Accordingly, it is an object of this invention to provide a demand initiated method for regenerating a water softener which will maximize the efficient use of salt (including increasing the initial salt efficiency of the water softener) and minimize the use of water for regeneration, and prevent the exhaustion of the softening ability of the ion exchange resin bed prior to a regeneration. It is a further object of this invention to operate the softener ion exchange bed over a capacity range wherein the resin is most efficiently restored by exposure to brine.
In accordance with this invention, a water softener system is provided that employs a method of regeneration which both maximizes the efficient use of salt and minimizes the use of water for regeneration. With usage following normal usage patterns for the system, the method of regeneration employed by the system also prevents the exhaustion of the softening ability of the ion exchange resin bed prior to a regeneration. Further, the method of operating the system causes the ion exchange bed to function over a capacity range wherein the resin is most efficiently restored by exposure to brine.
The water softener system of the present invention is operated according to a method which measures the amount of softening capacity of resin bed used since the last regeneration, adjusts the reserve capacity periodical in accordance with soft water usage, and further employs a method of determining the quantity of salt to be used during each regeneration of the system. The system of this invention employs automatic means to make efficient use of the water softener's residual capacity which remains when the softener's resin bed is regenerated prior to complete exhaustion. The present invention further maximizes the efficient use of salt during each regeneration by selecting a quantity of salt needed to regenerate the resin bed to a preselected design capacity, which preselected design capacity is less than the maximum or theoretical capacity of the resin bed. More specifically, the method of regenerating a water softener in accordance with this invention, includes making an initial selection of a design exchange capacity to which the resin bed is to be regenerated during each regeneration cycle. This design exchange capacity is preferably approximately equal to the exchange capacity in grains of the resin bed at that particular salt dosage wherein the exchange capacity in grains of the bed divided by the particular salt dosage in pounds is at least approximately 3350. It has been determined that such a design exchange capacity makes efficient use of the brine solution during each regeneration cycle.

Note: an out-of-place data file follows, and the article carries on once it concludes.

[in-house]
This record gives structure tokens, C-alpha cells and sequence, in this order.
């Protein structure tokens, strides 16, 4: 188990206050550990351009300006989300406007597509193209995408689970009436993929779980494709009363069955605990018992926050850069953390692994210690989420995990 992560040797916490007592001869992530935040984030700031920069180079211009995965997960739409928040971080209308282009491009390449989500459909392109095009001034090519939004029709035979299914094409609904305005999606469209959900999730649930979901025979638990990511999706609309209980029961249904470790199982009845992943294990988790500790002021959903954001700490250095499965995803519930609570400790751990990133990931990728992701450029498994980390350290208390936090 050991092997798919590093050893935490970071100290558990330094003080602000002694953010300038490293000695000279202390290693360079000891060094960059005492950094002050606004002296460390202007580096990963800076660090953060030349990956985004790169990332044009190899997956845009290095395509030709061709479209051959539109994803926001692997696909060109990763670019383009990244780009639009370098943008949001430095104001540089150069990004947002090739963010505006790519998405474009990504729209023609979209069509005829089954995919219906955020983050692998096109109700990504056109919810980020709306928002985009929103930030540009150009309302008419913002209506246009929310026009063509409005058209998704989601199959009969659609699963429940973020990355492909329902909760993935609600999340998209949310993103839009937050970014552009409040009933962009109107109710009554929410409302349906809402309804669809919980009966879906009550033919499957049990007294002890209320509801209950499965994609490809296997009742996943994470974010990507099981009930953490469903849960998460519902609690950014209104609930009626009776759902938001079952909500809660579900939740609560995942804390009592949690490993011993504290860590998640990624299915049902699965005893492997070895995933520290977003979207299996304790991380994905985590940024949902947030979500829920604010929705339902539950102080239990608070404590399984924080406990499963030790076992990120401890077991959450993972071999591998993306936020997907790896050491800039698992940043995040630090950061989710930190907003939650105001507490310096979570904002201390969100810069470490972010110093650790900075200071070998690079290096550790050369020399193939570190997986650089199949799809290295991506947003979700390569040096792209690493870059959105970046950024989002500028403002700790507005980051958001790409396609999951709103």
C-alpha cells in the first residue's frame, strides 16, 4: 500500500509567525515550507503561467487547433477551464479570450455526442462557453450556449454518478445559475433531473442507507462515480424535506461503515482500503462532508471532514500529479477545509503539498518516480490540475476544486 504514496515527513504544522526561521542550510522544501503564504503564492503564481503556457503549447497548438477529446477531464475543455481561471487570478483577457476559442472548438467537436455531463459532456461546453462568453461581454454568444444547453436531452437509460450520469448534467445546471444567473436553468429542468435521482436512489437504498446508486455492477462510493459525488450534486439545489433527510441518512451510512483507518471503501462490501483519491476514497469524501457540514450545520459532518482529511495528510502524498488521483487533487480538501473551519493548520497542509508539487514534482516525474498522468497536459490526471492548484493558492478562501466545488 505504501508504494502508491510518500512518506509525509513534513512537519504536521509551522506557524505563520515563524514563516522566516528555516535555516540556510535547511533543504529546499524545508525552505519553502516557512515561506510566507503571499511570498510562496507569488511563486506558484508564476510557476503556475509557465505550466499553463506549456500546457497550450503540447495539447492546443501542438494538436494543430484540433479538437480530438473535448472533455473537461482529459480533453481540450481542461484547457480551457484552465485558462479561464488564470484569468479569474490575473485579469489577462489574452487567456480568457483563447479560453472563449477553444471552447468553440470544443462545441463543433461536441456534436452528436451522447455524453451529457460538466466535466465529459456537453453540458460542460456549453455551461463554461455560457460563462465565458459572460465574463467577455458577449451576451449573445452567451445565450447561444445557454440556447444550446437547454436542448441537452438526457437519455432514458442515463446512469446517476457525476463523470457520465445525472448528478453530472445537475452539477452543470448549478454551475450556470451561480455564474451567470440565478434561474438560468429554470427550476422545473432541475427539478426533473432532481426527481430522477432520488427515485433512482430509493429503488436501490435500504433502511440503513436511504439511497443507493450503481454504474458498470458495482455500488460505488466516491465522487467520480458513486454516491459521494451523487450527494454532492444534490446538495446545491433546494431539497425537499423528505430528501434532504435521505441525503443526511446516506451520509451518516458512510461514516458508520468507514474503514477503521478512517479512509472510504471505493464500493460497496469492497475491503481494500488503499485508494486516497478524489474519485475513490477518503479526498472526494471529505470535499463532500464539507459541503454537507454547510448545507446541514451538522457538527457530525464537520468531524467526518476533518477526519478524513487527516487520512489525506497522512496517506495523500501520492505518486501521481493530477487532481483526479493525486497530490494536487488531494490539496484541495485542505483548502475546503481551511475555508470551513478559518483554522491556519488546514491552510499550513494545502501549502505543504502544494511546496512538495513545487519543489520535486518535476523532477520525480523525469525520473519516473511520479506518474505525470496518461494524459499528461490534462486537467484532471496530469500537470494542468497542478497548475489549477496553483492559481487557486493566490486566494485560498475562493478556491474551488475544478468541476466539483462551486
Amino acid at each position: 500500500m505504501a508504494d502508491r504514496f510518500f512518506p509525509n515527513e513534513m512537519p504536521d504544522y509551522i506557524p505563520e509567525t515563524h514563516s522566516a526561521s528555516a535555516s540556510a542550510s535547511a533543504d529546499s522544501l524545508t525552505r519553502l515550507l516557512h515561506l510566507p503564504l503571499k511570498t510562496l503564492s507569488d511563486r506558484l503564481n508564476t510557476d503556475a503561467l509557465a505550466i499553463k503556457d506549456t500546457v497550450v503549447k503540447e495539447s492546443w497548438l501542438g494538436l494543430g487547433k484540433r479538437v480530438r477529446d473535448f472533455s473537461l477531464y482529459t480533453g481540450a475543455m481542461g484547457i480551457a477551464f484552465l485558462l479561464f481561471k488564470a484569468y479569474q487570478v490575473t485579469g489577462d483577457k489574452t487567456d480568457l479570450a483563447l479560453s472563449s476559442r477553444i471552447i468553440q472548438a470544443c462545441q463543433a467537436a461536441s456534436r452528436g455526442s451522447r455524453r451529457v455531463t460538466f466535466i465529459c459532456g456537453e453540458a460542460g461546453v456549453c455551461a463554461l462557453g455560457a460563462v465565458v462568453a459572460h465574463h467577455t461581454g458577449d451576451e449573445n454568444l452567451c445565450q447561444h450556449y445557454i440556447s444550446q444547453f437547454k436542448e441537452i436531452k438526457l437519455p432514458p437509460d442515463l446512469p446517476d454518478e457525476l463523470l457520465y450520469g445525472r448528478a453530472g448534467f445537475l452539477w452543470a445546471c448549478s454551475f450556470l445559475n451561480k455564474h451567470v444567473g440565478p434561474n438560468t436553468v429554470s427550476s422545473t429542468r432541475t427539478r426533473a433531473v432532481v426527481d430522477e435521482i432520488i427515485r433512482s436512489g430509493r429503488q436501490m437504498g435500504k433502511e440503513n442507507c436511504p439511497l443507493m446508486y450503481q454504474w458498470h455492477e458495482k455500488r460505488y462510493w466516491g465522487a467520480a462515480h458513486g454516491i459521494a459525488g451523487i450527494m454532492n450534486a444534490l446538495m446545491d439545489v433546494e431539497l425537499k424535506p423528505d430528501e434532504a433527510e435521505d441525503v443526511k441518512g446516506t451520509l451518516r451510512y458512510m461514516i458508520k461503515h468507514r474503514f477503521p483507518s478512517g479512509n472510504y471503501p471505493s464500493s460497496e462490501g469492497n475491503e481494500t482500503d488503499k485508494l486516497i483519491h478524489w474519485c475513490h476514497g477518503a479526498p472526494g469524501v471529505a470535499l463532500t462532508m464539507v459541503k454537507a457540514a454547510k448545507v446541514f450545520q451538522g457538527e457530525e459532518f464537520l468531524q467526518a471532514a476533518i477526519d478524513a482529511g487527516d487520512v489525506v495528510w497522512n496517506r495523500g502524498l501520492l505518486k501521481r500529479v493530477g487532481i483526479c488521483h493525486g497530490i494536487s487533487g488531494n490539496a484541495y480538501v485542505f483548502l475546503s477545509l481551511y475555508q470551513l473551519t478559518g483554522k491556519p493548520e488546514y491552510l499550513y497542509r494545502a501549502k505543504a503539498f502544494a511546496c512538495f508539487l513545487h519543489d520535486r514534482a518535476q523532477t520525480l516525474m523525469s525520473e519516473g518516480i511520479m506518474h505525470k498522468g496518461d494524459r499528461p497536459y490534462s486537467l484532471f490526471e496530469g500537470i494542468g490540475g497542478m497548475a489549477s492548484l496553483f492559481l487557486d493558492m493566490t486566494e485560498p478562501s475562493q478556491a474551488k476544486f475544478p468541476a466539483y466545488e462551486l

In addition to calculating the daily water usage, the method of the present invention calculates the variability for each day of the week. In particular, for each day, the method calculates the difference from the day's average. The difference is then itself averaged to yield a variability factor for that day. If the water pattern for any given day is fairly constant, the variability factor will be small and the average water usage for that day will be an accurate basis for the estimated water usage. If the water pattern for any given day is highly variable, the variability factor will be large and the average water usage for that day will be quite inaccurate.